Creative & OAS partner to boost electoral monitoring
By Jillian Slutzker
March 30, 2015
Creative and the Organization of American States signed an agreement to develop handbooks and training to identify and eventually mitigate electoral threats, violence and malpractice, it was announced March 25.
Speaking at the signing ceremony on March 25, Creative President Leland Kruvant praised the partnership as another significant step toward ensuring electoral integrity and promoting good governance for Organization of American States member countries.
“It is an honor for Creative Associates to be a part of this important project and apply our electoral expertise to develop training curriculum to allow OAS delegations to better assess the impact of violence, malpractice and fraud on election outcomes among OAS member states,” Kruvant said.
At the partnership signing ceremony, Kruvant emphasized the importance of safeguarding elections from violence and malpractice as part of a larger mission to ensure democratic governance and meaningful citizen engagement.
Creative’s Director of Electoral Education and Integrity, Jeffrey Carlson, echoed Kruvant’s comments and stressed the importance of these new materials.
“The resulting handbooks will provide important guidance to those conducting electoral observations and to those implementing subsequent recommendations in the OAS region and beyond throughout the electoral cycle,” says Carlson.
Creative will support OAS Electoral Observer Mission teams in developing the Handbooks on Electoral Violence Observation and Malpractice Observation, which will contain integrated qualitative and quantitative indicators for assessing threats to electoral integrity, including electoral violence and malpractice.
Information gathered through these tools will better equip the OAS in making recommendations to countries whose elections it observes, says Creative’s Senior Electoral Advisor Jeff Fischer.
“This methodology will include a vulnerabilities assessment in order to identify structural, procedural or behavioral weak links in electoral integrity so that the consequences of these vulnerabilities can be flagged for scrutiny,” says Fischer.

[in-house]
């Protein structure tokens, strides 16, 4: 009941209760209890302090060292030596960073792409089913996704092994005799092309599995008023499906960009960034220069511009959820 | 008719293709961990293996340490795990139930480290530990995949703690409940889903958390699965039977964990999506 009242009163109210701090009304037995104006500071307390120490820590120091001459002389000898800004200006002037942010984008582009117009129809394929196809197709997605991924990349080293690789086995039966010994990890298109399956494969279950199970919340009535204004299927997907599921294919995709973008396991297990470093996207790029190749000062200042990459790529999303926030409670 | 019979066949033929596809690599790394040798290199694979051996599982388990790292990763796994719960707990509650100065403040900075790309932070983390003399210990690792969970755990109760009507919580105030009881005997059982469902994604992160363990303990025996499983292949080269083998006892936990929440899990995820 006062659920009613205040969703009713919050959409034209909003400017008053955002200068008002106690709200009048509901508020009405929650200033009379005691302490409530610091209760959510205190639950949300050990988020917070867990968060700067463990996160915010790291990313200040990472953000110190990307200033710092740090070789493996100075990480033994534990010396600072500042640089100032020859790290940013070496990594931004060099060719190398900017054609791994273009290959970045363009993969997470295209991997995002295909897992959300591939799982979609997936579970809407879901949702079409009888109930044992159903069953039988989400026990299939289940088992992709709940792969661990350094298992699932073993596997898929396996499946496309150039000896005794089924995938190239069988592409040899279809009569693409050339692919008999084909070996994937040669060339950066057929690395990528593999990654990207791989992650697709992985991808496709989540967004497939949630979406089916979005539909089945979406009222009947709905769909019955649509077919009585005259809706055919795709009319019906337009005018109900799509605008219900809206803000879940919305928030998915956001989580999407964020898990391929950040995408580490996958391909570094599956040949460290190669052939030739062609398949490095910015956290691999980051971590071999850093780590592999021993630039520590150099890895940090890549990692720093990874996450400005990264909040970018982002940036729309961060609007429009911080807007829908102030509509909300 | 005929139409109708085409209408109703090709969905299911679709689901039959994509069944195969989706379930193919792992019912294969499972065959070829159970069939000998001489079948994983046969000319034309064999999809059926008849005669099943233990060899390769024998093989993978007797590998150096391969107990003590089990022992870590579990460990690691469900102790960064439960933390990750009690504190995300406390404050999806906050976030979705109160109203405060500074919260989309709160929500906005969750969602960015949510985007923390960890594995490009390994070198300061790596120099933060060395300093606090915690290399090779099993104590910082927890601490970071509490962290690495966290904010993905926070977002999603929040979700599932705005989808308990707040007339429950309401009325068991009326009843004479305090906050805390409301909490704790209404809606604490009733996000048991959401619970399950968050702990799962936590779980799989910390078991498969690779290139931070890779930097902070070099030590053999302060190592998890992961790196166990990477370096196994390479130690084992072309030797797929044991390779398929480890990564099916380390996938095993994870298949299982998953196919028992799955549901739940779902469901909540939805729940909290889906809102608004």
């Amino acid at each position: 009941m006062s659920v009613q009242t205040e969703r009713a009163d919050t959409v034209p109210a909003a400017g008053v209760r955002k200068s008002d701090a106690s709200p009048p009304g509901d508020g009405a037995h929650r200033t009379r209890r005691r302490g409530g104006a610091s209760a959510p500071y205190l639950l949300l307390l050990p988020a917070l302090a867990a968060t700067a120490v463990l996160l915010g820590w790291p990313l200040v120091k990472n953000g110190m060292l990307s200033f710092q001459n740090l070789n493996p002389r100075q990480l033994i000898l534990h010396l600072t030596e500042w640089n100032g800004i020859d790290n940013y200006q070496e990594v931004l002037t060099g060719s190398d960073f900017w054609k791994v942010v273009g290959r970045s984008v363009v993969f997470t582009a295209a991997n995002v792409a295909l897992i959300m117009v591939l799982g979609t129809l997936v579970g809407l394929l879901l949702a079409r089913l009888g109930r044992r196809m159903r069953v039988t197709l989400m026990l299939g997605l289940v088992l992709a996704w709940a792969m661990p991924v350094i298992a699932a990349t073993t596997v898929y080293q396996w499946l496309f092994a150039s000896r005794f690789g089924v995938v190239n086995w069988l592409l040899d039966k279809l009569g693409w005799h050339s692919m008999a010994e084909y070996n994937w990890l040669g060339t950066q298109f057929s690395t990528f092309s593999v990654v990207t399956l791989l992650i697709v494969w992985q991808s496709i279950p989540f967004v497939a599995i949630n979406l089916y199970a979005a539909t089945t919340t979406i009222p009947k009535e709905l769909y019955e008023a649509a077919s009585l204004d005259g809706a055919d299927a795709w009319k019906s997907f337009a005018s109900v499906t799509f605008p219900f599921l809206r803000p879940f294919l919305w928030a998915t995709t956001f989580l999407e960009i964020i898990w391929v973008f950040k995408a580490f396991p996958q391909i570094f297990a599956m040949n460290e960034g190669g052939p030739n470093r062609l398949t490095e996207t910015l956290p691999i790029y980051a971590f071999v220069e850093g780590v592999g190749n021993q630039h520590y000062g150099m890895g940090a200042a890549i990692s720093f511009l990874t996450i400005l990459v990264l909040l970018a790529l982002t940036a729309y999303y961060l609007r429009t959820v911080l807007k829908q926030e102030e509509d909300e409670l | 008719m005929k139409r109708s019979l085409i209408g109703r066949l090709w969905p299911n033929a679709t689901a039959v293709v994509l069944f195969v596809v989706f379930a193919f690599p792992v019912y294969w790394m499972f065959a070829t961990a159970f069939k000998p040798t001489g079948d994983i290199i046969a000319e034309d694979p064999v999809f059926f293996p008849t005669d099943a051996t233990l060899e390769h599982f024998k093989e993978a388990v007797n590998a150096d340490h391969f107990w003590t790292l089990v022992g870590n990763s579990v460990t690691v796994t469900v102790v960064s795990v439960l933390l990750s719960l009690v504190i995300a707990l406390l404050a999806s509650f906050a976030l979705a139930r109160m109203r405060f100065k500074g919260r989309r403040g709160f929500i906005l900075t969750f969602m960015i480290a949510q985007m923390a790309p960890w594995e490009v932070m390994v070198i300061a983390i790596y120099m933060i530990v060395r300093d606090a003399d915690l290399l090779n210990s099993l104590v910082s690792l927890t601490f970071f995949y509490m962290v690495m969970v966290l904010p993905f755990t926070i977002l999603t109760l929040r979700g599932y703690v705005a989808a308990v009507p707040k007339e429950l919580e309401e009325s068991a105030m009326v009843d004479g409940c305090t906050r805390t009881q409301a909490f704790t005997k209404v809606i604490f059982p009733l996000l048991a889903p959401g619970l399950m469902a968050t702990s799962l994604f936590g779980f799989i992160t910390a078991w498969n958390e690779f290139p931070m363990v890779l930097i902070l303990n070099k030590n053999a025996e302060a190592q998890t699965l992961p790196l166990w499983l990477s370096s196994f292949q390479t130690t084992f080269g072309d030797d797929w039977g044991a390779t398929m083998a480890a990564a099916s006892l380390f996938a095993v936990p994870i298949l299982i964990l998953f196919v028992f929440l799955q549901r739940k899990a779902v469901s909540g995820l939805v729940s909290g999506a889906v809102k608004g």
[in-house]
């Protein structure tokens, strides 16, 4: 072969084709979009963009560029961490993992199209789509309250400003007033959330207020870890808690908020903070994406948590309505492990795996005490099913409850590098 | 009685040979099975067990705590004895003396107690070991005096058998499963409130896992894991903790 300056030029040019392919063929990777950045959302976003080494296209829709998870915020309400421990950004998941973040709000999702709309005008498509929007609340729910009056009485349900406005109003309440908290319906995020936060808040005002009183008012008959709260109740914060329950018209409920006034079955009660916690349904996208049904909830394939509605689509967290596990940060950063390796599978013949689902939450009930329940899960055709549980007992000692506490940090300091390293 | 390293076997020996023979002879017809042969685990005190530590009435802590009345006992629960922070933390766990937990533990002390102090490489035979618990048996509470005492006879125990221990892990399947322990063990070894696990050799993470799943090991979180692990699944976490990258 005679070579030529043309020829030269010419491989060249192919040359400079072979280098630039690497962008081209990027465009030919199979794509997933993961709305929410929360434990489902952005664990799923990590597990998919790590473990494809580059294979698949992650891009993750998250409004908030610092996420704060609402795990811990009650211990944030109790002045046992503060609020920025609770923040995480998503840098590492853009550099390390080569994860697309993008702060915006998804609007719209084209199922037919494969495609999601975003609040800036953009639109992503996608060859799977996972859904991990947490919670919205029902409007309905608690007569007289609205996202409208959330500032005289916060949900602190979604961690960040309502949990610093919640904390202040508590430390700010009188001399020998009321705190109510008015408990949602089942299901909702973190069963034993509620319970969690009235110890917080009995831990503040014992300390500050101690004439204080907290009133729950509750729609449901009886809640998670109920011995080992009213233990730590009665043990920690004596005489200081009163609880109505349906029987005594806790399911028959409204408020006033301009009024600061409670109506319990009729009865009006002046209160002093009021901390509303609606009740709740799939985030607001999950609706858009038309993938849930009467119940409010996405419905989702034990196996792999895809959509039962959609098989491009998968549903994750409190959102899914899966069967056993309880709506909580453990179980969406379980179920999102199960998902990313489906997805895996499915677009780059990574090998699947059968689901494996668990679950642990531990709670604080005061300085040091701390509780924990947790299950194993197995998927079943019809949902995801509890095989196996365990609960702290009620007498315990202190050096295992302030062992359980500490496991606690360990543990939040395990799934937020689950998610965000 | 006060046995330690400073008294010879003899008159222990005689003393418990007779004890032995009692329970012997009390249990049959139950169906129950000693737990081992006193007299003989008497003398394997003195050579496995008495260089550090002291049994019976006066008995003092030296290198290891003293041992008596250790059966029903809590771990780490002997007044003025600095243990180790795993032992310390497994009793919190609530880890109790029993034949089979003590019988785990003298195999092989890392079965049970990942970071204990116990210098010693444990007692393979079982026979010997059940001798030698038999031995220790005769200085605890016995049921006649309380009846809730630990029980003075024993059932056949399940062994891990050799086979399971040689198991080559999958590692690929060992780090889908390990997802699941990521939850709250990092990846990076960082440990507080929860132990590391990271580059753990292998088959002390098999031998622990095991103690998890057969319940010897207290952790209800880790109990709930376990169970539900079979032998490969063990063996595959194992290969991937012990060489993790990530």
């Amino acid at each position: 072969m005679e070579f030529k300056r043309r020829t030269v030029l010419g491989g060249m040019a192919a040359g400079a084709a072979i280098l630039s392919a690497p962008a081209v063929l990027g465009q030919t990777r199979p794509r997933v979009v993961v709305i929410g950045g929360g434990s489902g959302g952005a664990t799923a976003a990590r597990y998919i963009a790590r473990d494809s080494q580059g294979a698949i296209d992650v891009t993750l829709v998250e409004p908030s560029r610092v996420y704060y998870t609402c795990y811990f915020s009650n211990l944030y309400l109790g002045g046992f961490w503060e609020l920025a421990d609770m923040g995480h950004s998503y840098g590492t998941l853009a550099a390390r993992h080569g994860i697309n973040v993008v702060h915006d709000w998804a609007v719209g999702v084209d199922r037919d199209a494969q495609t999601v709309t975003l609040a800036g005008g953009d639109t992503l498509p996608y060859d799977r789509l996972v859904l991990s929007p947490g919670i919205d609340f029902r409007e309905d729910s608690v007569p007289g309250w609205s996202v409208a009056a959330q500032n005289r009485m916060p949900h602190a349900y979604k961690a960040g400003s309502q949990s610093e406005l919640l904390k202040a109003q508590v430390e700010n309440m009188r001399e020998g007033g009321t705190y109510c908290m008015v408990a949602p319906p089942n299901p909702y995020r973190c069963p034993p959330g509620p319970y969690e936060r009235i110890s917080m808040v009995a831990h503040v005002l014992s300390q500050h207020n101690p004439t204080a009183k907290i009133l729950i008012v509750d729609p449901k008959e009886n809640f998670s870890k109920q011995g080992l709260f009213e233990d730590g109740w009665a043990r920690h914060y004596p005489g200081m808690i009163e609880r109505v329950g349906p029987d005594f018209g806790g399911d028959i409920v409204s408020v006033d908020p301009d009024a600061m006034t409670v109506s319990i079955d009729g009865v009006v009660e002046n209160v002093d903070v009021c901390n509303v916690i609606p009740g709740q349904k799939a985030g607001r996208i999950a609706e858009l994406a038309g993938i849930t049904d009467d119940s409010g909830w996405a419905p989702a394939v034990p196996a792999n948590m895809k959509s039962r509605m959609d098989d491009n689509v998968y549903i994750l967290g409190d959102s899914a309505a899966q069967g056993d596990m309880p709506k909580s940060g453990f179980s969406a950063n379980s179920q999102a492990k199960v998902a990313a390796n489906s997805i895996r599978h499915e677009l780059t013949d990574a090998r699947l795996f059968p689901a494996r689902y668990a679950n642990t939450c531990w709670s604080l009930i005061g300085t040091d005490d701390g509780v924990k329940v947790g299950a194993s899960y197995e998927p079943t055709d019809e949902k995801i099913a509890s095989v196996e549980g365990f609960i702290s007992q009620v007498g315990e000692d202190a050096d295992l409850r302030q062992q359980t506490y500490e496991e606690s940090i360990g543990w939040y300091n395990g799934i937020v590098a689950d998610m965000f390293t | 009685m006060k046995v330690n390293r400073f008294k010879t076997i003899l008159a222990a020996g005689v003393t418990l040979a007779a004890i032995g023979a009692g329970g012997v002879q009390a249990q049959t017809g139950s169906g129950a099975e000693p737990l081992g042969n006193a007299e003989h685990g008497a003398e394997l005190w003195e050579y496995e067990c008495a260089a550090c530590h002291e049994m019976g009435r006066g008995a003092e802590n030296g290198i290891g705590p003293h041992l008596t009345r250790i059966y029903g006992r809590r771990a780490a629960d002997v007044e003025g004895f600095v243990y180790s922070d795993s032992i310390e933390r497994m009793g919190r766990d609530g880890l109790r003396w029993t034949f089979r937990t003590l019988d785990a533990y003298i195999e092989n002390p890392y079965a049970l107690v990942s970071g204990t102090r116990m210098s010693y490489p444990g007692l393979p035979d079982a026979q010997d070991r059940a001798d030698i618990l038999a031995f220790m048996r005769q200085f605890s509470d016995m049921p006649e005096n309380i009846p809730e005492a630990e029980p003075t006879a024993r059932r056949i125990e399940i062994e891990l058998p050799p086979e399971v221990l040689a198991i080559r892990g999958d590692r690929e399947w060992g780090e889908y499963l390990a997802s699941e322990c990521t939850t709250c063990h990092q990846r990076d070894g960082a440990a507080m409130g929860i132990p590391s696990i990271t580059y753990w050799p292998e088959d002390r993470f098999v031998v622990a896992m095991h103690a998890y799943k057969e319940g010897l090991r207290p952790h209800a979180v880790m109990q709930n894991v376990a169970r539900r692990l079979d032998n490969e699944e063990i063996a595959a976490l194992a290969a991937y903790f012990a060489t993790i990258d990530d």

Fischer says the methodology will help overcome challenges to identifying and tracking electoral malpractice, which is often harder to detect than electoral violence.
“While electoral violence can be monitored in real-time, that is incidents are reported when they are observed, electoral malpractice may not be obvious on the surface. Its perpetration can occur early in the electoral cycle, for example during voter registration,” says Fischer. “As a result, the consequences of fraudulent registration are seen on Election Day, but the original crime took place months before.”
In 2014, the OAS deployed nine electoral observation missions throughout Central and South America and the Caribbean. In the first three months of this year, the organization has already deployed electoral observation missions to St. Kitts and Nevis, El Salvador and Bolivia.
Electoral security expertise
Having conducted electoral security assessments in environments as diverse and challenging as Afghanistan, Bangladesh, Burundi, Colombia, Guatemala, the Philippines, South Sudan, Zambia and Zimbabwe, Creative’s Elections team has experience developing practical and accurate electoral monitoring and security frameworks.
Creative staff has also engaged in two internationally supervised electoral audits in Afghanistan and Haiti.
These handbooks lay out approaches to identifying risk factors for electoral violence, and designing and implementing strategies to prevent, mitigate and mediate it when it does occur. Creative’s Elections team will draw on these best practices in its support to the OAS electoral violence observation methodology.
The methodology will also employ features of Creative’s “Monitoring and Observation for Violence in Elections” (MOVE) template and incorporate insights from the global survey of experts in the development of the Primer on Electoral Malpractice.
The Primer was created in collaboration with Sarah Birch, Ph.D., of the University of Glasgow, the developer of the Index of Electoral Malpractice